Originally posted by Komnenos

You have succumbed to a little linguistic confusion here, that the English language is prone to if one discusses these matters.
In the German language, as in many others, this couldnt happen that easily, here is a clear distinction between germanisch = Germanic and deutsch = German, the first referring to people and cultures that belong to the Germanic family of languages, the second one to the past and present state of Germany as we all know and love it. Complicated it only becomes, when one applies the term Germanic or germanisch to other historical phenomena, like the entirety of Germanic tribes the Romans encountered in or around their provinces of Germania, or the migrating Germanic tribes in the middle of the first millennium. Using the term like that one shouldn't forget that it refers to the language family as well, clear it will only become in the context.
If Emperor Barbarossa thus claims that the Normans were a Germanic people, he didnt claim that they originally came from what the Romans or we nowadays understand when we use the term Germania or Germany, but that they originally belonged to the Germanic group of people. Indeed they were a mixture of the Germanic Danish Vikings that settled in Northern France in the 9th century and of the indigenous Romano-Gaulish and Frankish population. That the Viking element was somewhat more dominant indicates the name, Norman as in Northern Men, or Men from the North.

 

This has been discussed over and over, the Normans that invaded England had minimal scandinavian blood in them. To start with only around about 10,000 vikings made it to normandy and that almost male warriors. However, the local population of normandy was very celtic and there were extremely powerful warlords there already. the vikings were to marry with the locals and basically after a few generations, racially and culturally speaking the vikings has dissapeared. The names there were in majority Frankish (like 90% of names in northern France and 50% in southern France, this is because it was a frankish tradition to have a second name). However they were a few viking names but in french version. So normans as scandinavian is ridiculous, they couldn't speak any germanic language and there culture and race werent germanic. And one thing it was not the normans army that invaded England, but combined Breton-Franks(as for early french were called) and normans. the reason for that is that normans warlords were only obliged to fight in the duchy of normandy not overseas. So William army was an army of mercenaries mostly from all other France as well as flanders (which was then part of France). In fact the breton held 20% of land in England and the rest was held by normans and Franks, anglo-saxons weren't allowed to hold any land.. .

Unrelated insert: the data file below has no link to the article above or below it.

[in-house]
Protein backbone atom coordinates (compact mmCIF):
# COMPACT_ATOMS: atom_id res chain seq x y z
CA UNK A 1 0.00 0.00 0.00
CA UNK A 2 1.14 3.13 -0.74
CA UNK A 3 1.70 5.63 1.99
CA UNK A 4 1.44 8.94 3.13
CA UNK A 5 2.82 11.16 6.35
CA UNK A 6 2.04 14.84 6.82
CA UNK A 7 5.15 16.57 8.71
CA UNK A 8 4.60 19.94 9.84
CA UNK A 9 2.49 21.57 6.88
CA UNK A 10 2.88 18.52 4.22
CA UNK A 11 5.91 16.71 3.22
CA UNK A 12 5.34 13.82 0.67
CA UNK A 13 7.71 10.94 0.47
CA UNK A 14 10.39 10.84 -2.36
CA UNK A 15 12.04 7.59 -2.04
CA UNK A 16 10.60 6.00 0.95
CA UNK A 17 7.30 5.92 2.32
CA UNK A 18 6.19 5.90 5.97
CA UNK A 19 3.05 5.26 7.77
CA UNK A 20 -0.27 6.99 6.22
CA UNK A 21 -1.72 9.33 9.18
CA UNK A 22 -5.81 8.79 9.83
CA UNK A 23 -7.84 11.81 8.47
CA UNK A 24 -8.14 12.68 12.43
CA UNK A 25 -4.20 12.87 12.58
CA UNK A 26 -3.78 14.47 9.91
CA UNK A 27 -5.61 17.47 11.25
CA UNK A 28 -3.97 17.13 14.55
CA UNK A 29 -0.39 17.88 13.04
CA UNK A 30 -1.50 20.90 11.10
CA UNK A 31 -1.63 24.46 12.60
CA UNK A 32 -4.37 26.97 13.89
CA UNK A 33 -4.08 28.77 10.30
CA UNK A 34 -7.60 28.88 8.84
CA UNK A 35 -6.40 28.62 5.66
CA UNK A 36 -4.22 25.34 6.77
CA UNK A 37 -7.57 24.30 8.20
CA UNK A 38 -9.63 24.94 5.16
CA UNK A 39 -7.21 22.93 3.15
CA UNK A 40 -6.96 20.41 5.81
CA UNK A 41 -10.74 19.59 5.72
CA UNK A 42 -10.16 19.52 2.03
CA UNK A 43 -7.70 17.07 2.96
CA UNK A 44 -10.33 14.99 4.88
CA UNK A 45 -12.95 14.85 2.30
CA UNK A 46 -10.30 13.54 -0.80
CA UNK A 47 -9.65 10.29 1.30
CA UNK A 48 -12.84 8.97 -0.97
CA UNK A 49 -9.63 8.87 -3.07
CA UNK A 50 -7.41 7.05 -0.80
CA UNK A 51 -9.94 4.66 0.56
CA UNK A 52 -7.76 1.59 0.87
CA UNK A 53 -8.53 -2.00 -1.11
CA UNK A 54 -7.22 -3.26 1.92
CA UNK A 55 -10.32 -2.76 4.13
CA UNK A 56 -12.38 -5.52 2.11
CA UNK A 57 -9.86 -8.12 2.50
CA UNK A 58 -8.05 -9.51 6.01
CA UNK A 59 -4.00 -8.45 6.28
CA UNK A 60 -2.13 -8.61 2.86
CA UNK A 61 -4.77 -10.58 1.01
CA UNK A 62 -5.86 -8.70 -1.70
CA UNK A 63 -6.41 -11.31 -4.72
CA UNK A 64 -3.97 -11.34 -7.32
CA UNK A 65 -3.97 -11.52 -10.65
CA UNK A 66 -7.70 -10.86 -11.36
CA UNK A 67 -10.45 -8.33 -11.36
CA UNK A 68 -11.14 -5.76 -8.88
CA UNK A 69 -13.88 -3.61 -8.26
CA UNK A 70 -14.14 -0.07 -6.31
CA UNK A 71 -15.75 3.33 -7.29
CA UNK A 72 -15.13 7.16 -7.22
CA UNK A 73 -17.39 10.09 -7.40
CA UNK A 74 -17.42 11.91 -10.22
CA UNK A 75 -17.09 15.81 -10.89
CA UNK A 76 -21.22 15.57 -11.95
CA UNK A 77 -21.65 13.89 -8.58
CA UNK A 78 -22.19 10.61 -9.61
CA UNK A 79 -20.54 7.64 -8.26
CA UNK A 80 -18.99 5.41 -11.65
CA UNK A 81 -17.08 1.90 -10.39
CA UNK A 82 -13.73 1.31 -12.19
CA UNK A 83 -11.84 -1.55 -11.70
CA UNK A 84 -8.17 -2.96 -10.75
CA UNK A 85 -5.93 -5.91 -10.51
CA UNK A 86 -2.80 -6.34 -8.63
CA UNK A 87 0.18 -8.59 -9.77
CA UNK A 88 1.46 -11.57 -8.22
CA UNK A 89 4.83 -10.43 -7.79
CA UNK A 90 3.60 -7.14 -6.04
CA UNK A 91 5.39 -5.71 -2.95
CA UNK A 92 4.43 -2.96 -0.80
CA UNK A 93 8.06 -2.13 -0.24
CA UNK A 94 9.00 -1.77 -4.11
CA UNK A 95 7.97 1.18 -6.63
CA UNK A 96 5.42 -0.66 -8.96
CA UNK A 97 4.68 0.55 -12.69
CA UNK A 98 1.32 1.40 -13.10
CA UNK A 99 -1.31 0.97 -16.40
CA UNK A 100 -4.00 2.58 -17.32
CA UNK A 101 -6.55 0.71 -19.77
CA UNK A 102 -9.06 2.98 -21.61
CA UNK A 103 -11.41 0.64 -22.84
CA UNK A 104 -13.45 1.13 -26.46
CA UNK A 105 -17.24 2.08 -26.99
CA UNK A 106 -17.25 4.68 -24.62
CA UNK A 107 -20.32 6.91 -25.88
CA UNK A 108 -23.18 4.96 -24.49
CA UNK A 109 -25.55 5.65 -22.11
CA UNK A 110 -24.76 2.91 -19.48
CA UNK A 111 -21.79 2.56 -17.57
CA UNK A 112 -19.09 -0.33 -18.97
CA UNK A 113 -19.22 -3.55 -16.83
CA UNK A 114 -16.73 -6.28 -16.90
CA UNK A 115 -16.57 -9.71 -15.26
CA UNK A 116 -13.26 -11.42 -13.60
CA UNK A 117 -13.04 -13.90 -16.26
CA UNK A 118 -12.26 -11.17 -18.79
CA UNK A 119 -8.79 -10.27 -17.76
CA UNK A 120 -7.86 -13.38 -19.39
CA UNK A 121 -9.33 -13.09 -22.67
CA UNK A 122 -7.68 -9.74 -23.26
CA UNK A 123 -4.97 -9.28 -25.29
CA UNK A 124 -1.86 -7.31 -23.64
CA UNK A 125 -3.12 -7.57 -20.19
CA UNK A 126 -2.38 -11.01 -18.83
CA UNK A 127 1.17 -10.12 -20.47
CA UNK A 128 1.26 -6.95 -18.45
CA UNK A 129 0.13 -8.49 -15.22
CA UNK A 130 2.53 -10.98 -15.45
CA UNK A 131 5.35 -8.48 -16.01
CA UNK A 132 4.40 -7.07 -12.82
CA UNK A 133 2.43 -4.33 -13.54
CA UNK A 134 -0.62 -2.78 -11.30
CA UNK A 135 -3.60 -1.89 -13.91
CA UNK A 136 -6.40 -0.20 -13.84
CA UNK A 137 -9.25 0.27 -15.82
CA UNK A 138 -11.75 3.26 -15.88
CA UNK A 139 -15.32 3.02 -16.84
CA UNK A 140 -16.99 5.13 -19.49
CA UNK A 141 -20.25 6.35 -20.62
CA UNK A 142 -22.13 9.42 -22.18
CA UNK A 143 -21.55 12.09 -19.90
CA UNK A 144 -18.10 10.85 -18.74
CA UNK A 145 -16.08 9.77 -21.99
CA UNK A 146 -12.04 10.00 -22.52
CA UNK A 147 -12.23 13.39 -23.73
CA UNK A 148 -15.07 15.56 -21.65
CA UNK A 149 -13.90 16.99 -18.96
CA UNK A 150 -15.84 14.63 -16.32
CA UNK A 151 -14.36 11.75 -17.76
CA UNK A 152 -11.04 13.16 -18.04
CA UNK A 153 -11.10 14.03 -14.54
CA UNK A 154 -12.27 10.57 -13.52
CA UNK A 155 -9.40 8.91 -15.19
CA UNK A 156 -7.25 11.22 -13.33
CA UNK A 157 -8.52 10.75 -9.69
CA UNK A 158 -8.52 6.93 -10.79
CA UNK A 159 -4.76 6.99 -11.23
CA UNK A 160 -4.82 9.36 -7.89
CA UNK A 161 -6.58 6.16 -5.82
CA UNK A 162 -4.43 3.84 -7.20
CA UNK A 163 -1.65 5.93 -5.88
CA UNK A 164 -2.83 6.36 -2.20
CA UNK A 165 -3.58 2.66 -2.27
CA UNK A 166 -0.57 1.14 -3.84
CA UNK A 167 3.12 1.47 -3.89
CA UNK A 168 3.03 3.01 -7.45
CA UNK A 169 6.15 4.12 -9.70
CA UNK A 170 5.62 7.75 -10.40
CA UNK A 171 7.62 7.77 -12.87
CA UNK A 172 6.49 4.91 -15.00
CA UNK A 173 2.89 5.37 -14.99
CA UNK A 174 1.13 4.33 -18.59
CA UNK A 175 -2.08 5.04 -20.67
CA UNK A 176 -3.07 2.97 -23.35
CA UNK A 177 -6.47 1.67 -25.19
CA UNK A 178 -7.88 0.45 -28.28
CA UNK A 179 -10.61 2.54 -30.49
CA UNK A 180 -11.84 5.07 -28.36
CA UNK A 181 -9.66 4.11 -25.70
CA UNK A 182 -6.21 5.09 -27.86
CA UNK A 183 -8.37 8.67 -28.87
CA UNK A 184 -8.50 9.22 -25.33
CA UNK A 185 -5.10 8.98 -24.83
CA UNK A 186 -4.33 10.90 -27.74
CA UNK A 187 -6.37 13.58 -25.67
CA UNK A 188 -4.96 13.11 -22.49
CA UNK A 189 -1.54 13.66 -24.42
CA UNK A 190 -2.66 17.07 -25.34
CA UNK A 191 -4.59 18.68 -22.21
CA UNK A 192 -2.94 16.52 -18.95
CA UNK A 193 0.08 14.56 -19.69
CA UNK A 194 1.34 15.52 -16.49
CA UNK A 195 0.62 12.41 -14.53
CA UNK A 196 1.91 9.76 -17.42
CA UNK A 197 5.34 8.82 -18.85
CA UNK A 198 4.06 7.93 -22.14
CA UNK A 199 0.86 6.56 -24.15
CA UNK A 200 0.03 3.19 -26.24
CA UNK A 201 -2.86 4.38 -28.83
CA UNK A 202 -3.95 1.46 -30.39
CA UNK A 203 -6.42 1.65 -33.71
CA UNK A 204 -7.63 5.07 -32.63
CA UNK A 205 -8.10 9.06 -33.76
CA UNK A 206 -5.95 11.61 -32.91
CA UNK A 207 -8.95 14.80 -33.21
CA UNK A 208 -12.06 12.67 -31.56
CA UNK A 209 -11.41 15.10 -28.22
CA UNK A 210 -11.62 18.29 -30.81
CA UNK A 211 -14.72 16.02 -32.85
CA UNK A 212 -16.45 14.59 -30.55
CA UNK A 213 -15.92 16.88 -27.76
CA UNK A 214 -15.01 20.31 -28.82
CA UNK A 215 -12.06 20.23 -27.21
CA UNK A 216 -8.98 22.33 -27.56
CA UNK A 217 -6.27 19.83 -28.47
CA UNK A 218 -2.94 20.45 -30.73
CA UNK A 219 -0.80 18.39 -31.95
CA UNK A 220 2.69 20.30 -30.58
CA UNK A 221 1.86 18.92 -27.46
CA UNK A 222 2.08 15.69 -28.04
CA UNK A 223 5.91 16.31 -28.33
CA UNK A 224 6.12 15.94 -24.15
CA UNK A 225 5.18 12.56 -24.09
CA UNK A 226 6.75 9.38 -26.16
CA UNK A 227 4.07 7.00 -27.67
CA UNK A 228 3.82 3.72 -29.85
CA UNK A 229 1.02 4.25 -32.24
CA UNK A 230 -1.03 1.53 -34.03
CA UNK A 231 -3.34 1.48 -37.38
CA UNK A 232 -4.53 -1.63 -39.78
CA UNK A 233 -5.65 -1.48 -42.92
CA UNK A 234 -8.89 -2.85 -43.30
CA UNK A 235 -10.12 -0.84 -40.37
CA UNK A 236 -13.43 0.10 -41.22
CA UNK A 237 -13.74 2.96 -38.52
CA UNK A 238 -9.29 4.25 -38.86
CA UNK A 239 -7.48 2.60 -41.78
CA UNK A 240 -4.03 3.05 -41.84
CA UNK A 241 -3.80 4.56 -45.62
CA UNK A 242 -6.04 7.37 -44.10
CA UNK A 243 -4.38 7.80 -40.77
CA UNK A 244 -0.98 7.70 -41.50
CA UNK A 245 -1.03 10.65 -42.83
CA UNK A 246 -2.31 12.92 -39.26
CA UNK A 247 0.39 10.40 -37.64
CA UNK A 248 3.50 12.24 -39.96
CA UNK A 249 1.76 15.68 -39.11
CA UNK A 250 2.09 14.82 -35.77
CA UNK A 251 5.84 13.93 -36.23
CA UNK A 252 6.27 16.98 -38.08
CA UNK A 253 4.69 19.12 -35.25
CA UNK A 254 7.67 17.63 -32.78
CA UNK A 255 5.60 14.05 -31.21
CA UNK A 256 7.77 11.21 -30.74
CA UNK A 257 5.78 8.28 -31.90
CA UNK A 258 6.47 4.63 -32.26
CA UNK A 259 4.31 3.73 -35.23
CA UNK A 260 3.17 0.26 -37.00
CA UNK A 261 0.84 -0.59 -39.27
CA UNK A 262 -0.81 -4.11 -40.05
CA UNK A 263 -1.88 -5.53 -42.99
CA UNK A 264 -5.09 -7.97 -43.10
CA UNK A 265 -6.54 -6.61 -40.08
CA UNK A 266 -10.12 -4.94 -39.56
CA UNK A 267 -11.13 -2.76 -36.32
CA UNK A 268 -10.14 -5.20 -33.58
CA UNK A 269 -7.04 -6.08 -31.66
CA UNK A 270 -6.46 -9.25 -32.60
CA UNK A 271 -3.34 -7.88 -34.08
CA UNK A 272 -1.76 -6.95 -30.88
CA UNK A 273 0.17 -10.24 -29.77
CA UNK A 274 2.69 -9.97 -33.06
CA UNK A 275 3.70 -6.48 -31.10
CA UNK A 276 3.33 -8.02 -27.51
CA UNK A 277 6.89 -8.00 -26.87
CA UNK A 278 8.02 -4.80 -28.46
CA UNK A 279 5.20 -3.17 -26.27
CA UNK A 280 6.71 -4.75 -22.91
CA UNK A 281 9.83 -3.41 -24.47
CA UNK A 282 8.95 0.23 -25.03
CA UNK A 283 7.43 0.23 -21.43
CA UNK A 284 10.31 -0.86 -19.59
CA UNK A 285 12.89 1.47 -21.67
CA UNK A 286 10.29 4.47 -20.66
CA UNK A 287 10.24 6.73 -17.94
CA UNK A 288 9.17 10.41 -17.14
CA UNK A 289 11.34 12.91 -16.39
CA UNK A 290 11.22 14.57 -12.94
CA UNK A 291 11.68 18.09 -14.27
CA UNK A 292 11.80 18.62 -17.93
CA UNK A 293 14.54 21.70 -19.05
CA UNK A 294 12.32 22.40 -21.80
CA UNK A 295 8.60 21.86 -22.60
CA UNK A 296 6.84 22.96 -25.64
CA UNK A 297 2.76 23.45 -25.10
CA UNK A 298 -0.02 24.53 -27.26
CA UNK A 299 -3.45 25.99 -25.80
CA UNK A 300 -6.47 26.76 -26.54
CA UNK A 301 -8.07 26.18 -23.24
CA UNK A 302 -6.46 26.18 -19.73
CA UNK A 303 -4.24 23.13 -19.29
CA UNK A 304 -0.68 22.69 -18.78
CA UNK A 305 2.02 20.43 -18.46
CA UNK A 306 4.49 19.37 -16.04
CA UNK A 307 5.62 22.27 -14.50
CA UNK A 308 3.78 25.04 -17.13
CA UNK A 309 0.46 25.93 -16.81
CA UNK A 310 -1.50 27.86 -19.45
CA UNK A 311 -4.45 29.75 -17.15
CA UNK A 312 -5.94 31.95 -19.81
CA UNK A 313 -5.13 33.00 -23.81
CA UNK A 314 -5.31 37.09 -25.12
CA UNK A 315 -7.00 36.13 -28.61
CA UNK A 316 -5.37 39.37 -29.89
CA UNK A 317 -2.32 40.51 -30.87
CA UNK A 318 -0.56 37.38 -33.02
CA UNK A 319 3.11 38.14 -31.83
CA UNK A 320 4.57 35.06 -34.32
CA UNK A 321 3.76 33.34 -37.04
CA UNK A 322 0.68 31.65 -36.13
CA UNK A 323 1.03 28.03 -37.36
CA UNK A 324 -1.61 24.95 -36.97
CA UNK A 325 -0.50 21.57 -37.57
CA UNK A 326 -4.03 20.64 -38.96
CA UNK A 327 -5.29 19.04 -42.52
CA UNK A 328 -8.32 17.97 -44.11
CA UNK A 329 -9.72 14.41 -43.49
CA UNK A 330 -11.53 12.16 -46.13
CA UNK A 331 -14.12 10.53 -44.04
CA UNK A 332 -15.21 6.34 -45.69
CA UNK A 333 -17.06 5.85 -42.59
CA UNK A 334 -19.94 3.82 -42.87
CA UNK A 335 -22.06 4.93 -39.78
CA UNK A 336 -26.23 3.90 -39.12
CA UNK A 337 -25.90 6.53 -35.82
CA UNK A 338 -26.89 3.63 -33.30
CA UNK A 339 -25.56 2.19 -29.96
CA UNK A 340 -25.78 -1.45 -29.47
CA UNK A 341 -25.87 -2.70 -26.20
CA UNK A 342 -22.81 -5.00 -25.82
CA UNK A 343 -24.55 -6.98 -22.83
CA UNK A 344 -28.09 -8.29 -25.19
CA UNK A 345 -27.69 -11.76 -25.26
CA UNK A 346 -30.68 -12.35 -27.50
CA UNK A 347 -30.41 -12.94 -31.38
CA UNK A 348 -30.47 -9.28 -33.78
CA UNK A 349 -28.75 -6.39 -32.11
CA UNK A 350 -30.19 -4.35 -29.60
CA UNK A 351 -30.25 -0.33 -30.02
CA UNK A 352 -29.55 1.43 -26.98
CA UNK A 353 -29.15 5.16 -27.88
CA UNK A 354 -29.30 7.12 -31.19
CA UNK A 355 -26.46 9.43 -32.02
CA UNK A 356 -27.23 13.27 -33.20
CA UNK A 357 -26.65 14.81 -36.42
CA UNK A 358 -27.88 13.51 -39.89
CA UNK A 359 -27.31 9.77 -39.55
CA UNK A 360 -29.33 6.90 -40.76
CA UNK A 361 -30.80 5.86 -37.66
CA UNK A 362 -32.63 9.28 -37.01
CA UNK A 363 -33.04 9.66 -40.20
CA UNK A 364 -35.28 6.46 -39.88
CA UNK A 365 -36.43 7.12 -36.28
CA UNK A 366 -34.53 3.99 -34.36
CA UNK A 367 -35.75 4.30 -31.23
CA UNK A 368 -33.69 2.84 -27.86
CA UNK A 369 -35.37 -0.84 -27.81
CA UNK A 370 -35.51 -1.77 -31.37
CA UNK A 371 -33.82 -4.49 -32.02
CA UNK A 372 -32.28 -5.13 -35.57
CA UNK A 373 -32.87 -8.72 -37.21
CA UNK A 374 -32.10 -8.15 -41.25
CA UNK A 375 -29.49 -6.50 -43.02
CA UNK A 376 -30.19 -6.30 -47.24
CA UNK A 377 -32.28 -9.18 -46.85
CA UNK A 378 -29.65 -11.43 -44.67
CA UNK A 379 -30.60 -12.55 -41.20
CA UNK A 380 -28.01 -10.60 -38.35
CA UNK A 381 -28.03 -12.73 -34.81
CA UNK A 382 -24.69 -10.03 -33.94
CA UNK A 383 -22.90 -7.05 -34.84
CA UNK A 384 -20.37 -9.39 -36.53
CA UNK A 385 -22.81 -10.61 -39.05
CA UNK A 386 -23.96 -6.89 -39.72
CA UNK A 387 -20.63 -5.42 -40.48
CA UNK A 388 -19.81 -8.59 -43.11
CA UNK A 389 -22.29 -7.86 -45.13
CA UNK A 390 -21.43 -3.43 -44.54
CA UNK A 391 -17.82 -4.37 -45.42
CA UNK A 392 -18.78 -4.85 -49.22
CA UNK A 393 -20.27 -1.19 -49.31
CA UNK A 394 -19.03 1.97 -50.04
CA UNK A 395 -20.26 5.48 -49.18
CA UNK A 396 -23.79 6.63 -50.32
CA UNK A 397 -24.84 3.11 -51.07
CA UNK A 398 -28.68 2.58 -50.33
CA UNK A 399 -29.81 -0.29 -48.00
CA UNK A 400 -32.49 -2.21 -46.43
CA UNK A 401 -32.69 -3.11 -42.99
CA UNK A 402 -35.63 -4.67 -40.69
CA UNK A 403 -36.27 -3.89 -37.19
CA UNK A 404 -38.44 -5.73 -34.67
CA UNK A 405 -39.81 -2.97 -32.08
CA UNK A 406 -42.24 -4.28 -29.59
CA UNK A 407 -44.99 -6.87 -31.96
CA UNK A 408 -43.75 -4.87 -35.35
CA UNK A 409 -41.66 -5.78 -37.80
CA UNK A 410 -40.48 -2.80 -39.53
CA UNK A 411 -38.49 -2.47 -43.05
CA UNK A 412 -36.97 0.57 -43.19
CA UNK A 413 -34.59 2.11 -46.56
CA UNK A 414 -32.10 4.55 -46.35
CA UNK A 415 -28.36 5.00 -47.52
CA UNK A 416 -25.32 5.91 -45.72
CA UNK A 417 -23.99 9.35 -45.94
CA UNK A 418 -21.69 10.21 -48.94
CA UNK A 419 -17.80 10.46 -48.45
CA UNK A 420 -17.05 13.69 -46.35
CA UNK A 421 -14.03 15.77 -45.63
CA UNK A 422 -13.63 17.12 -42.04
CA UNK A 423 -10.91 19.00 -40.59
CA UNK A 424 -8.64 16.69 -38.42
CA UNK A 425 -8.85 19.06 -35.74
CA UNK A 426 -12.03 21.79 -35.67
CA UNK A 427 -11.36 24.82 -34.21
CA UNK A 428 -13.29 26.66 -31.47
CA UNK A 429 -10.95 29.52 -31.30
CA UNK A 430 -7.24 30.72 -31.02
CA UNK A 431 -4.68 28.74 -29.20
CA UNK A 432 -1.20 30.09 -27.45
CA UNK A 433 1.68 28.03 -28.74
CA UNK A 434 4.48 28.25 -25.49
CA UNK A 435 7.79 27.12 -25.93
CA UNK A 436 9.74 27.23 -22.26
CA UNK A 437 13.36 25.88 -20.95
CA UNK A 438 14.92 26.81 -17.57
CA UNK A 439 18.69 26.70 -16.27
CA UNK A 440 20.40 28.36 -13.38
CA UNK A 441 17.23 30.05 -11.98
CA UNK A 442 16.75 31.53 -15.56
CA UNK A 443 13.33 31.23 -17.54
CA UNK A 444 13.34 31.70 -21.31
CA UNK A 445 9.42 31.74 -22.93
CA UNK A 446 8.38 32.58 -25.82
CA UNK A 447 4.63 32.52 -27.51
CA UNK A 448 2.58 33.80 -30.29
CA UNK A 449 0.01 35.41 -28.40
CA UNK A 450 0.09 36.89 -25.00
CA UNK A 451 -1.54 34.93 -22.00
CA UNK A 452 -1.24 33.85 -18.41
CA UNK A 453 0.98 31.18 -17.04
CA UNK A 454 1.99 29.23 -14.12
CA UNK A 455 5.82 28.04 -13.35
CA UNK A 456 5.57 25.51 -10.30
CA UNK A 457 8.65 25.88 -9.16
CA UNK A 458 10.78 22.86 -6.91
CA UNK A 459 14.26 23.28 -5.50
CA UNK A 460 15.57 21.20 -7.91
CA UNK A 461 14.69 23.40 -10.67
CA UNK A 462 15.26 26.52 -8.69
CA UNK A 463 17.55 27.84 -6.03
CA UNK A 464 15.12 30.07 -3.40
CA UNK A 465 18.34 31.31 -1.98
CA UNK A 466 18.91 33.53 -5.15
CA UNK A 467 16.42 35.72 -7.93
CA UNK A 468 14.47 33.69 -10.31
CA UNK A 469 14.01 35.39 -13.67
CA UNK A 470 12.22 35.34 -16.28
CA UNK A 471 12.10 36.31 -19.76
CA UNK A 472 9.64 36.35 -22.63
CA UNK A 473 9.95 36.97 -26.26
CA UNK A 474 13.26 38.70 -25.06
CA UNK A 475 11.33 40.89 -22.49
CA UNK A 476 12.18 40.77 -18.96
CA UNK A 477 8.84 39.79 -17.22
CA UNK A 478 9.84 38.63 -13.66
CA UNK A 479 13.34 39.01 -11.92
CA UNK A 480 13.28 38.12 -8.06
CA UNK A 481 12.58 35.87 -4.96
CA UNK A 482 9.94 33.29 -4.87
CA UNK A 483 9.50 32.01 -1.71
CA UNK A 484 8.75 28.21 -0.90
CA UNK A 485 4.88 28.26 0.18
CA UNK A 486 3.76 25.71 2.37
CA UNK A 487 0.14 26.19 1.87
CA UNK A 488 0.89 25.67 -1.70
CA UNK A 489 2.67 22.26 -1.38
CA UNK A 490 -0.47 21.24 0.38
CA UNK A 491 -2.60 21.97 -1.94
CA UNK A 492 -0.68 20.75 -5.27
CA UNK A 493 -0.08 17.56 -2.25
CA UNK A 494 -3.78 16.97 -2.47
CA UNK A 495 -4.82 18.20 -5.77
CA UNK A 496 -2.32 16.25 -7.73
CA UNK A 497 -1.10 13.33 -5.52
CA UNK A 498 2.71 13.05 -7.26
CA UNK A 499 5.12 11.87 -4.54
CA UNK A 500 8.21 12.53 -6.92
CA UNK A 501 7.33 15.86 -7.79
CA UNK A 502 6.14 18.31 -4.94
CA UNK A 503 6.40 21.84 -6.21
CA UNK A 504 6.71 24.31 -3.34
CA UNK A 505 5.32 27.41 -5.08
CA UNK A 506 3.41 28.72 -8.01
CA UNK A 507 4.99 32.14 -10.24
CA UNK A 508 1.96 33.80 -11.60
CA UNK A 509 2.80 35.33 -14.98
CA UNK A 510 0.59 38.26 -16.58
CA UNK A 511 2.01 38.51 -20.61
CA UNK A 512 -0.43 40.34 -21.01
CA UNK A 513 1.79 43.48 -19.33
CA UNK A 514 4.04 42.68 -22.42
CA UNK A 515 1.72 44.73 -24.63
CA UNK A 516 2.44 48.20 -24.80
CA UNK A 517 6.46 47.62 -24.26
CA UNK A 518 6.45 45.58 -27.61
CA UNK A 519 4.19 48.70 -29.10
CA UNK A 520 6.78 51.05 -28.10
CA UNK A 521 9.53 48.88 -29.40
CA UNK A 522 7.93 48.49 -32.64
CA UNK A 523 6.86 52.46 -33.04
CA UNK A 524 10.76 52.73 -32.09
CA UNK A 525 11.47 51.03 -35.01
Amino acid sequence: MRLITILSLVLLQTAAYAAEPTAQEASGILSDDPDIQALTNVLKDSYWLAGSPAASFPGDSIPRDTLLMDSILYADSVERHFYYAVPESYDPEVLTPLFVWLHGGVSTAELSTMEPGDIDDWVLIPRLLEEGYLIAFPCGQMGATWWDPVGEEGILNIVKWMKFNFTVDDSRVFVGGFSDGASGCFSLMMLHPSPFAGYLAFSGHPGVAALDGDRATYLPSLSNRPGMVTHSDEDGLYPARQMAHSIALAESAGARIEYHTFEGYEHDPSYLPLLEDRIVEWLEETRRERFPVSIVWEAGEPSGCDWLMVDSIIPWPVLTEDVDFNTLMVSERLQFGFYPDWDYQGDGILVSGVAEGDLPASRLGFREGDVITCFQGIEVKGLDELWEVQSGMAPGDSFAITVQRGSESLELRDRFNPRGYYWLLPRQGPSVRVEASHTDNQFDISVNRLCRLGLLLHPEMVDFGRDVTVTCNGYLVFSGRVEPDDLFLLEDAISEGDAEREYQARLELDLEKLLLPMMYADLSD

And the origin of the name "norman" is very unclear, to start with normandy is quite north in France. People in the north of France might have been northmen and that could have originated from old Frankish (which a germanic language). But if we have it from the anglo-saxons POV, an outsider POV, the Normands were referred as Franks (even romans in the anglo-saxons chronicles) but the viking they called them normenn. Nn the tapestry of Bayeux, the Normands alwaysreffered to themselves as Franci (as a people) and normanni is only a place. I have no doubt, the normands never thought of themselves as viking by 1066, it would as strange to them as it is to me now. With or without viking normandy was always a region with an overwhelming celtic population.